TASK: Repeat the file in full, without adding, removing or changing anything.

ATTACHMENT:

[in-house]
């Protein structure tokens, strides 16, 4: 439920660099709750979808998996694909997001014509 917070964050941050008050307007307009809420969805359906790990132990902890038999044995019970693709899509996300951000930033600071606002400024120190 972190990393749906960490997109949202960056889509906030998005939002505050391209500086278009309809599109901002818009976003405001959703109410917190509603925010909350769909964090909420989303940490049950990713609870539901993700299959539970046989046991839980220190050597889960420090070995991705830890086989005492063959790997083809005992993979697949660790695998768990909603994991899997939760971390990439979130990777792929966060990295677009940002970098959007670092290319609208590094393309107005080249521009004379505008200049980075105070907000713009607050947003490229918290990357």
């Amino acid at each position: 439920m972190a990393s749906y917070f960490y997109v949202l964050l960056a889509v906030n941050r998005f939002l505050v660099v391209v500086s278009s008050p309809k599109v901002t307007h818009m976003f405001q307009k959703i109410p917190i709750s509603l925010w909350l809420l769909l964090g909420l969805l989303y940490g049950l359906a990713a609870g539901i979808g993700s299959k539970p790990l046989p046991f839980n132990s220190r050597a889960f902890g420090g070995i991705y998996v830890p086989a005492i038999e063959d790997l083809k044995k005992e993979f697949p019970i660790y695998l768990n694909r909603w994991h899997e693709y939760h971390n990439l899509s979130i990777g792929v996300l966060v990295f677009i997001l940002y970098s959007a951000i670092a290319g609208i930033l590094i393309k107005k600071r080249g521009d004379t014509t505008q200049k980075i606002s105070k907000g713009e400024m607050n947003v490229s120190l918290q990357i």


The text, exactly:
[in-house]
């Protein structure tokens, strides 16, 4: 439920660099709750979808998996694909997001014509 917070964050941050008050307007307009809420969805359906790990132990902890038999044995019970693709899509996300951000930033600071606002400024120190 972190990393749906960490997109949202960056889509906030998005939002505050391209500086278009309809599109901002818009976003405001959703109410917190509603925010909350769909964090909420989303940490049950990713609870539901993700299959539970046989046991839980220190050597889960420090070995991705830890086989005492063959790997083809005992993979697949660790695998768990909603994991899997939760971390990439979130990777792929966060990295677009940002970098959007670092290319609208590094393309107005080249521009004379505008200049980075105070907000713009607050947003490229918290990357």
């Amino acid at each position: 439920m972190a990393s749906y917070f960490y997109v949202l964050l960056a889509v906030n941050r998005f939002l505050v660099v391209v500086s278009s008050p309809k599109v901002t307007h818009m976003f405001q307009k959703i109410p917190i709750s509603l925010w909350l809420l769909l964090g909420l969805l989303y940490g049950l359906a990713a609870g539901i979808g993700s299959k539970p790990l046989p046991f839980n132990s220190r050597a889960f902890g420090g070995i991705y998996v830890p086989a005492i038999e063959d790997l083809k044995k005992e993979f697949p019970i660790y695998l768990n694909r909603w994991h899997e693709y939760h971390n990439l899509s979130i990777g792929v996300l966060v990295f677009i997001l940002y970098s959007a951000i670092a290319g609208i930033l590094i393309k107005k600071r080249g521009d004379t014509t505008q200049k980075i606002s105070k907000g713009e400024m607050n947003v490229s120190l918290q990357i």